Category Archives: poems

For teachers who taught in the pandemic year, 2020-2021

Photo by Jeremy Bishop on photo site, Unsplash

I shared this poem with our team of teachers gathered this week for the Middle Grades Institute, but really, it is for all teachers who taught in this pandemic year.

We cannot begin this, this 28th year of MGI, w/o acknowledging that this year was different than any other year in so many ways. Before we really get into our work this week, we wanted to take a few moments and recognize the monumental efforts you put forth this school year.

Here is a poem for you, for us, teachers who taught in the pandemic year, 2020-2021.

You showed up
with your body
and your mind
and your heart
day in and day out
while most of the world
worked safely at home.

You showed up
when unprotected
and uncertain
that you or your family
would be safe.

When the ground beneath your feet
shifted everyday.
Your feet searching for purchase
and sand pouring between your toes
as you tried to stand up.

You showed up
smiled and greeted
elbow bumped and air high fived
you questioned and encouraged
and you read aloud books
your throat sore
your voice muffled.

You wiped down tables
and markers
you ate lunch in your car
or in the hallway
or in the utility closet.

You did this every day
until many nights
you could only sit on the couch
and stare.

You showed up
making facial expressions
as hard as you could
with just your eyes
and you wore that mask
for 7 hours at a time
while the rest of the world
complained about wearing them
for 5 minutes in the gas station.

You showed up
as families changed
nerves frayed
kids cried or acted out
and you let them know
that you were there with them.
They were not alone.

You advocated and emailed.
You knew who needed food
and who needed help with the first steps
and who might just need to say hi.
You lost sleep and had laughs.

You planned remote, hybrid, in person lessons
with new tools and new skills and deep breaths
and followed up when you didn’t see a student
for days.

Then you STILL went grocery shopping
took care of parents, children, neighbors, partners.
You missed birthdays and vacations and reunions
managing your own disappointments
and helping others with theirs.

You did first shift, second shift, third shift.
While trying to care of the delicate bird
of your mind
keeping fear at bay

sometimes.

You showed up. In all the ways you could.
Every. Single. Day. All Year. Long.
It was monumental and heroic and held up the world.

(I wish you rest and joy and rejuvenation
and family and love and all good things this summer
and may it protect and heal you.)

(And I know the teacher as hero trope is problematic in so many ways, but I couldn’t help it here.)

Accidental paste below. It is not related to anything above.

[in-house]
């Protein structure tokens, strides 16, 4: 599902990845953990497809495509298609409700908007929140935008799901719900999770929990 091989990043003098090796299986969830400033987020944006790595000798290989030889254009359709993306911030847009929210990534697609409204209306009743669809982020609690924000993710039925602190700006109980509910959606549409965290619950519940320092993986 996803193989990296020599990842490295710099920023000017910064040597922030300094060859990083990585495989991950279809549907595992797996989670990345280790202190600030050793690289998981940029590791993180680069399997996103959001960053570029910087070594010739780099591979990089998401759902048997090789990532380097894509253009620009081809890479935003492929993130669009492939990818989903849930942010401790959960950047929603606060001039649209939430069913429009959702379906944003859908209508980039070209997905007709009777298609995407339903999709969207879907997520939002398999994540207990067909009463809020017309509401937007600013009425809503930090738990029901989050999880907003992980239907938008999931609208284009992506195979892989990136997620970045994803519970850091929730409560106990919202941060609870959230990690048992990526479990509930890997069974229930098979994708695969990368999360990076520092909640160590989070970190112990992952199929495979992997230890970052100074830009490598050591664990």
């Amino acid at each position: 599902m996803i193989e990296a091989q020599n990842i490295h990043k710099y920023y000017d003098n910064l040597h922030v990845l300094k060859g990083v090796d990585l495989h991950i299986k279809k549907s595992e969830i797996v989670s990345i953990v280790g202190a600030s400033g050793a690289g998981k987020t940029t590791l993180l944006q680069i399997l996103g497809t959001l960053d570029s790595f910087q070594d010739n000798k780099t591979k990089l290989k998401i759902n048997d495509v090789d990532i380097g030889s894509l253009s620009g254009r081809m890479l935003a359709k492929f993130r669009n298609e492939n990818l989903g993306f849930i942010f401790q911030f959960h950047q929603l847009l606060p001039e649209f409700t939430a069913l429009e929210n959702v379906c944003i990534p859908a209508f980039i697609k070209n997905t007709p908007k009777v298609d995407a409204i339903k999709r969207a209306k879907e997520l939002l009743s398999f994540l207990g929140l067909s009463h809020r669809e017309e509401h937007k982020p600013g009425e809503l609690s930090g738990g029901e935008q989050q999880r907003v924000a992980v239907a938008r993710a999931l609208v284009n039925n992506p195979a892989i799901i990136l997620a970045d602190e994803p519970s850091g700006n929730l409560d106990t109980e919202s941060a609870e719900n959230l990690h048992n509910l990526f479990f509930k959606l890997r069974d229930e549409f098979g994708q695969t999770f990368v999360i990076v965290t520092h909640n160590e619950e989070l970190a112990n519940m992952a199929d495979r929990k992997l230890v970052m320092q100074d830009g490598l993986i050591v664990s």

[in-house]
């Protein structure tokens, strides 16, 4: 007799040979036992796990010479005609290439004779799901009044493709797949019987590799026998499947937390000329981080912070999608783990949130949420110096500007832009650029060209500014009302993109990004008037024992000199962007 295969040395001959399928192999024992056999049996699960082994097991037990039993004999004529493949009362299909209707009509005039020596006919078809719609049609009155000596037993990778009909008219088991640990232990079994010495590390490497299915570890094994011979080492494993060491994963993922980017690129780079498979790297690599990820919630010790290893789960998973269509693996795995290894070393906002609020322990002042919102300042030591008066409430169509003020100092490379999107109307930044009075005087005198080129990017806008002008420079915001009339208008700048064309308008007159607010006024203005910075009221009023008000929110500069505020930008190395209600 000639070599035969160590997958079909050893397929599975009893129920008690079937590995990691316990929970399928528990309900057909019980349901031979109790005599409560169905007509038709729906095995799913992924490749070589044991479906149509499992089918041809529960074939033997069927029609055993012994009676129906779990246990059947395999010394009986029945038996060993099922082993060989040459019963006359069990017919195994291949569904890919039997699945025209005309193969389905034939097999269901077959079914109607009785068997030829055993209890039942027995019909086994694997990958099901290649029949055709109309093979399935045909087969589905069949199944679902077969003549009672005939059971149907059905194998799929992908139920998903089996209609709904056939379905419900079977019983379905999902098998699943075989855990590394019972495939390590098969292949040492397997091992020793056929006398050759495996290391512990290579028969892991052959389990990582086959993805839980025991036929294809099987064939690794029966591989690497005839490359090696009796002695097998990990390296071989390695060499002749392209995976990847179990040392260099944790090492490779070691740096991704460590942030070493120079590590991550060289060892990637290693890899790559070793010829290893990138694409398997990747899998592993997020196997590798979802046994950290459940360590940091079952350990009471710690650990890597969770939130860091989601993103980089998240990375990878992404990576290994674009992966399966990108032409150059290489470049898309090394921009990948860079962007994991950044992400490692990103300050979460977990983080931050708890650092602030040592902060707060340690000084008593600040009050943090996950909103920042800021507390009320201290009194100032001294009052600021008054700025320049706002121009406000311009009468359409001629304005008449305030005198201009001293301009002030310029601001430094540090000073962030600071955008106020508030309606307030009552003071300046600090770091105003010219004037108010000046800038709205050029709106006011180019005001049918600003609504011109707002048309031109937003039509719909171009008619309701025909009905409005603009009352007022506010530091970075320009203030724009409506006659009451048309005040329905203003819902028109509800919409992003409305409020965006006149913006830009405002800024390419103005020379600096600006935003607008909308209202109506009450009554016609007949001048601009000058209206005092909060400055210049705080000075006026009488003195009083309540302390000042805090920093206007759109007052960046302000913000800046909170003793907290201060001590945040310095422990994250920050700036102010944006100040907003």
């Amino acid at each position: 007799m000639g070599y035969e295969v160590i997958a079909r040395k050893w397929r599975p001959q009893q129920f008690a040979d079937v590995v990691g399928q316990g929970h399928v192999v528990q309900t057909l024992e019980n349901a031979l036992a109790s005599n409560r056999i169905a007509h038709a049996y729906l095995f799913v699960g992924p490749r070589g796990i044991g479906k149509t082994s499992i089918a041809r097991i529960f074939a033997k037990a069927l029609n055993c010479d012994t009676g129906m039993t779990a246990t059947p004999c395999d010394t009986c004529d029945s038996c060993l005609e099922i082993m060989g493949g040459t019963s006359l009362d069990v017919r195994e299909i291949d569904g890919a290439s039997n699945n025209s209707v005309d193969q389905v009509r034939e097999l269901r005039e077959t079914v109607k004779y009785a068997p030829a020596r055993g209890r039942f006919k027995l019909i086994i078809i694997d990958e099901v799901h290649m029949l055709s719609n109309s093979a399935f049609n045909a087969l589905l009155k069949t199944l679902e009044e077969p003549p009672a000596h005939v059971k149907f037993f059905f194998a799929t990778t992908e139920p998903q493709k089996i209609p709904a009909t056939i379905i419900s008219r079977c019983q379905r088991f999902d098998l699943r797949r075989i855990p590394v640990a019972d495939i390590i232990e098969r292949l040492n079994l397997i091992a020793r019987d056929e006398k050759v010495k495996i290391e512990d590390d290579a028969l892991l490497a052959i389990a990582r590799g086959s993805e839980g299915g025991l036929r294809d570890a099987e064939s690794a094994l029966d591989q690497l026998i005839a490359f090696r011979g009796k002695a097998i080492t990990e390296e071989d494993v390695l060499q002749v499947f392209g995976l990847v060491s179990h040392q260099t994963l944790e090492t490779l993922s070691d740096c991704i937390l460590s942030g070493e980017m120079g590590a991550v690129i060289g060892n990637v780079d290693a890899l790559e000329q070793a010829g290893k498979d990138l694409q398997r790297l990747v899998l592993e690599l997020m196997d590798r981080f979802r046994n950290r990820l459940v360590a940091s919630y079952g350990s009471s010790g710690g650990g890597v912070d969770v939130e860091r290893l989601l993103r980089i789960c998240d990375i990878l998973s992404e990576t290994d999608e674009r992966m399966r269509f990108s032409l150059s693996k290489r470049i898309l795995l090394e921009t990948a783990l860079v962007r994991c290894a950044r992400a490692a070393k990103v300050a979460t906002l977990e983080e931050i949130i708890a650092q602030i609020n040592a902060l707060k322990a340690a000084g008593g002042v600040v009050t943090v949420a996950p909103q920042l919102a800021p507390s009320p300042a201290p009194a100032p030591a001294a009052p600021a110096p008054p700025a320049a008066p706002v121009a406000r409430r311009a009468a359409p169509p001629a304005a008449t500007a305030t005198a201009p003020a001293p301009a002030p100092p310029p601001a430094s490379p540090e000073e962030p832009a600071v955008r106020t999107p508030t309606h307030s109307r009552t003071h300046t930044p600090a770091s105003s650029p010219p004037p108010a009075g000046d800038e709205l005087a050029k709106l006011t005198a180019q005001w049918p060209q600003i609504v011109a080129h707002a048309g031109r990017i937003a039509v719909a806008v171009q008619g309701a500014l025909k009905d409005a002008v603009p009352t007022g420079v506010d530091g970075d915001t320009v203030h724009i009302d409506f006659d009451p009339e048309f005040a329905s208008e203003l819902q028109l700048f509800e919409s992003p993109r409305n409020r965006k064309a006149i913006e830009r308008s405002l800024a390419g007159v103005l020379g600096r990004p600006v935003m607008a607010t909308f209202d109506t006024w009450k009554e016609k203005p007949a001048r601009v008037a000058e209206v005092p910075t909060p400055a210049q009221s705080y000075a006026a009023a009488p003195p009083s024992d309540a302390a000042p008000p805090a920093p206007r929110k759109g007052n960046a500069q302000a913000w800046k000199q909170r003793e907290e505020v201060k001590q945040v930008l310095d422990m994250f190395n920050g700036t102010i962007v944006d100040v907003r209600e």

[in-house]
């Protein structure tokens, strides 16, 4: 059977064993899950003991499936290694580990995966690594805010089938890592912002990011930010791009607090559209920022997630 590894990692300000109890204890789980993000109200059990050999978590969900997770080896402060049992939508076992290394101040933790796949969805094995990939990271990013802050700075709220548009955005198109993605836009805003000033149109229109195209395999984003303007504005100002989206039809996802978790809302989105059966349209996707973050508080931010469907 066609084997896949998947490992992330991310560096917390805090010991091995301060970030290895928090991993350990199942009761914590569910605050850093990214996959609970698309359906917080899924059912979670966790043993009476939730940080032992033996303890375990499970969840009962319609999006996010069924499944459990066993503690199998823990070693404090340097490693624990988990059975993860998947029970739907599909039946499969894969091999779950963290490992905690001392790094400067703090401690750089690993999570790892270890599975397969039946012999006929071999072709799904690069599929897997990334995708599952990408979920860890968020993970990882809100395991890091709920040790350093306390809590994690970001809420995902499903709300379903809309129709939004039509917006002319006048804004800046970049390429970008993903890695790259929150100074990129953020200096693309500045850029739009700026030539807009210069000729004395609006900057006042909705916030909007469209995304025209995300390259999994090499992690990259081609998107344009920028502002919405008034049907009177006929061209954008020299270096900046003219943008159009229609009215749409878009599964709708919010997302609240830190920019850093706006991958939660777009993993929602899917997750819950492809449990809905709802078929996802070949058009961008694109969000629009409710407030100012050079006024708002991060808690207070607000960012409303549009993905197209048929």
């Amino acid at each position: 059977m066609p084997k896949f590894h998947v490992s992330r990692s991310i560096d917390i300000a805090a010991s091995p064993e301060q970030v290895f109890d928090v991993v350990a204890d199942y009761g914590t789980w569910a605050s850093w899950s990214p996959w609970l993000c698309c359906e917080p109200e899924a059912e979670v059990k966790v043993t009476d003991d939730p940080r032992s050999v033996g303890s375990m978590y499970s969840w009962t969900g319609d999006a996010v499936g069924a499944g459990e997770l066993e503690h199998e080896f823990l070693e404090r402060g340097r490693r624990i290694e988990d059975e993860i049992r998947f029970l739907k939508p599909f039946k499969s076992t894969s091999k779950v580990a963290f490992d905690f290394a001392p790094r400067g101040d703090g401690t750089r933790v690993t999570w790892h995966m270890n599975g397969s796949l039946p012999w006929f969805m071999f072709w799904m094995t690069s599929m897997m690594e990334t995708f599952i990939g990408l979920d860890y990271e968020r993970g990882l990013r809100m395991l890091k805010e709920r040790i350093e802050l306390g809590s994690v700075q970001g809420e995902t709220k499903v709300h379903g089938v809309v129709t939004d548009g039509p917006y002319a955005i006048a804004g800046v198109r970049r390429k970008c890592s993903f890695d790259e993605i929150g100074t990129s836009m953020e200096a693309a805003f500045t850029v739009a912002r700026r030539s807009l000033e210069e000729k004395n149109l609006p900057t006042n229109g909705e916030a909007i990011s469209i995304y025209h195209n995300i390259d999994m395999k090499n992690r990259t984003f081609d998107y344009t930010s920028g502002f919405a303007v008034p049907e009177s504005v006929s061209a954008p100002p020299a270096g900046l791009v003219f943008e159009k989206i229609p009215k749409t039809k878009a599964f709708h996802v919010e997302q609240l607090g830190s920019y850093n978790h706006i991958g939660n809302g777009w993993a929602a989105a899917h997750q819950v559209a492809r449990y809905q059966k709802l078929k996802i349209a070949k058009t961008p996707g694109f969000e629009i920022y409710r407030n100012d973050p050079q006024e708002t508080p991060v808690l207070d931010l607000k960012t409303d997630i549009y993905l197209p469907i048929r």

A Poem, Skiing Under the Lift and Passion Projects with Equity

Welcome to 2019. I know it’s a little late, but’s here’s a poem to welcome you into the year.

So much snow! It has been a tad bit chilly here in Vermont, but the snow has been simply magical, and we are going to get walloped again Saturday night.

Speaking of snow, here is a post I put up on Thrive Global’s Medium publication, called Skiing Under the Lift. I hope you will join me in metaphorically skiing under the lift– living your passions no matter who is watching– a little bit more.

I also just posted this about how to make sure educators are promoting equity in their passion or genius projects, so we don’t simply reproduce the inequity of resources that our students might face. This was so clear in Ann Braden’s new book, The Benefits of Being an Octopus, which features Zoe, a girl living in poverty (like so many of our students) in Vermont.

Hoping your 2019 is off to a good start!

You Do You: a collection of essays about raising strong girls

It’s been a week that was many years long.

via GIPHY

One thing is clear. We have a lot of work to do to dismantle the culture of sexism that we are raising our kids in.  It’s each of our responsibilities to challenge the gender stereotypes, toxic masculinity, and rape culture that persists at the highest levels in our institutions. One way to do this is to provide our kids with books that showcase women and girls sharing their stories, perspectives, voices and experiences. Luckily, we now have a new book that does just THAT, across generations, out just this week. I’m proud to have a poem in this new anthology.

You Do You is the sixth book in the New York Times best selling I Just Want to Pee Alone series, which has tackled a variety of topics since 2012 – including parenthood, relationships, and the cult of female perfection – all with a broad range of voices, from the cynical, to the ugly-cry, to the outright hilarious. Continue reading